Saturday, 29 February 2020

Last chance for Charlie as cancer may have returned

Last chance for Charlie as cancer may have returned

THE mother of a boy whose cancer is feared to have returned for a third time says he has one last chance to beat the disease.

Charlie Ilsley, 12, of Buckingham Drive, Emmer Green, was given the all-clear for the second time in August but his mother Toni was told last week that the cancer looks to have returned to his spine.

She says her son cannot have anymore chemotherapy, after he had months of intense treatment in Turkey, as his body couldn’t take anymore.

Mrs Ilsley, Charlie and her other son Ollie, 22, are currently at a hospital in Cologne where he is undergoing a different kind of immunotherapy in the hope of saving his life.

The treatment, called dendritic immunotherapy, should programme his body to identify and fight cancer cells and Charlie will have three sessions.

It costs £60,000 and the family managed to raise £40,000 in a matter of days before they flew to Germany.

Mrs Ilsley received a call last week from Dr Shaun Wilson, her son’s consultant at the John Radcliffe Hospital in Oxford.

She explained: “He said, ‘I’ve had a look at the scan and there’s something showing’.

“I said to him ‘is it cancer?’ He said it wasn’t clear because of the treatment Charlie had in Turkey and wanted other professionals to take a look. On the Wednesday morning I got a phone call to say someone else had looked at it. They were pretty sure it was disease and they wanted my husband Mark and I go up to the John Radcliffe.

“We went and he showed us the scan and said he was 99.9 per cent sure it was disease but they wanted to do a lumbar puncture to rule out any inflammation from the treatment Charlie had in Turkey.

“He had a lot of injections in his back and a lot of chemo so there is a one per cent chance it could be inflammation.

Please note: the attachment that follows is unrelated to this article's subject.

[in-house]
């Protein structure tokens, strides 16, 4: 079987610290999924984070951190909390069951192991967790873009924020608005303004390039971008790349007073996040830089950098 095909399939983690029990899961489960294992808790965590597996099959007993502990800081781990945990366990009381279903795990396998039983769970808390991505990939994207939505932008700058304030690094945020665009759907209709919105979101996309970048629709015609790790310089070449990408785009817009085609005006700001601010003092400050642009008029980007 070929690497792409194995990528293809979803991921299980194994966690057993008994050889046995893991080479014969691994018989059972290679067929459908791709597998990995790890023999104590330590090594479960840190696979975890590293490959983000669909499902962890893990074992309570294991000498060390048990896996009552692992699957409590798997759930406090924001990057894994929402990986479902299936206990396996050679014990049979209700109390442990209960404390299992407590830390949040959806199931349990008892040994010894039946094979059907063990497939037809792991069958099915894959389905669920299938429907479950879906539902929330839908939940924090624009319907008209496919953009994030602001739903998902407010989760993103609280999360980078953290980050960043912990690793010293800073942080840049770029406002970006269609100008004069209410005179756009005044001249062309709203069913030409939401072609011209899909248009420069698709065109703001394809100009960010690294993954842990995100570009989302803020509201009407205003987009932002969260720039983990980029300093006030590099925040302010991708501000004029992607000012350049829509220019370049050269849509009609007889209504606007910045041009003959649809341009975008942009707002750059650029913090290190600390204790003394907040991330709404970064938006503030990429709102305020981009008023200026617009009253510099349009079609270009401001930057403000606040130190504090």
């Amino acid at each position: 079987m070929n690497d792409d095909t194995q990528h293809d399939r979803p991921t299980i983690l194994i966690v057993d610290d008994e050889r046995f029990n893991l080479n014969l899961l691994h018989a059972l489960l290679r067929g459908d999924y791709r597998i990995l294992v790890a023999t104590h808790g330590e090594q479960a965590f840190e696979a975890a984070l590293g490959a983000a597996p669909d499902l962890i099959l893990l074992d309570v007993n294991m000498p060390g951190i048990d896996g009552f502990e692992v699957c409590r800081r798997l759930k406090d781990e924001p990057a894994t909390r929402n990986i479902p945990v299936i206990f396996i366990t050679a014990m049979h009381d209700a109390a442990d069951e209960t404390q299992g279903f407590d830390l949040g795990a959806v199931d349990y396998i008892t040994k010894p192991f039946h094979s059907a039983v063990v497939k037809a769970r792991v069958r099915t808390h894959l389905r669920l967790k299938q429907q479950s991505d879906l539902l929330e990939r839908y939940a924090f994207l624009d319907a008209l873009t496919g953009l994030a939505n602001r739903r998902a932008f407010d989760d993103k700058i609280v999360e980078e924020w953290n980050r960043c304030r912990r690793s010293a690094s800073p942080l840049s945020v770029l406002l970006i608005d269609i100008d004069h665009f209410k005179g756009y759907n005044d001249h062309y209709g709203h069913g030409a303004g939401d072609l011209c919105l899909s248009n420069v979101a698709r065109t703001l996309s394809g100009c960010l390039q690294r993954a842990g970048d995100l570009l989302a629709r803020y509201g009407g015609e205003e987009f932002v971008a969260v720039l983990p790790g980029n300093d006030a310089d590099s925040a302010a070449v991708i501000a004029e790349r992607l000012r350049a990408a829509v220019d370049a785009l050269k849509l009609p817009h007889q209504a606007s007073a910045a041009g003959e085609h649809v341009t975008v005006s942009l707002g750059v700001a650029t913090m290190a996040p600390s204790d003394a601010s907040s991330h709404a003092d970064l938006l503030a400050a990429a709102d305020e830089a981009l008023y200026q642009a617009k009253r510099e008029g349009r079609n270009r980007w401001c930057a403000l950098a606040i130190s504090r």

“I went home and kind of thought, ‘this is it, he’s not going to make it’.

“Wednesday, Thursday and Friday were the worst days of my life. I wasn’t sleeping and I couldn’t eat — in three days I lost half a stone.

“They are saying your child is dying but he’s playing upstairs on his PlayStation with his mates. I thought, ‘this disease just isn’t going to leave him alone’.

“You get a clear scan and then it comes back. It’s like a s*** rollercoaster. One minute everything is brilliant in the world and then it’s a living hell. I just felt so sorry for Charlie, thinking he might not make his 13th birthday and I would not see him grow up. I didn’t want anyone to touch him, I just wanted him to enjoy what time he has left.”

Mrs Ilsley decided to try the immunotherapy treatment as a last resort. Charlie already had an appointment in Cologne on Tuesday for his regular immunotherapy treatment, which he has been undergoing since he finished his treatment in Ankara.

But first she had to raise £20,000 for the first session. She called Nicolas Roach, chairman of Nicolas James Group, which owns the Harbour Hotels Group, who had previously donated £20,000 towards Charlie’s treatment.

He gave Mrs Ilsley another £7,500 while an online fundraising drive led by Claire Brown, from Cheltenham, has seen thousands more donated by the public.

The family flew to Germany on Monday from Heathrow Airport and Charlie began his treatment the following day.

Mrs Ilsley explained: “They take about 20 bottles of Charlie’s blood and take it to the lab. They take out Charlie’s dendritic cells and programme them to find and attack the cancer. On the last day they put this vaccine that’s tailored to Charlie back into his body and we have to repeat this every three weeks.

“It should make his immune system recognise the cancer cells and attack them.”

Charlie will also have a vaccine that will make the cancer cells “visible” so that they can be recognised by his body. His scan has been sent to his doctor in Turkey.

Mrs Ilsley has chosen not to tell her son his cancer has returned and said: “I can’t tell him because it’s not fair. I’ll do the worrying. There’s nothing I can do, I’ve got no control. All I can do is find these new treatments. I just wish it was me instead.”

Charlie, who attends Highdown School in Emmer Green, first showed signs of being ill in 2015.

Doctors discovered a tumour about the size of a snooker ball in his brain and another on his spine. He underwent a 10-hour operation and then had radiotherapy and chemotherapy before being given the all-clear in March 2016.

Then in spring last year two tumours on his spine were discovered. His mother was so worried about losing Charlie that she took him to Turkey for CyberKnife radiotherapy treatment.

Charlie spent months going back and forth to the hospital in Ankara for the treatment.

When that finished, he had immunotherapy treatment in Germany to help his body fight the threat of the disease returning.

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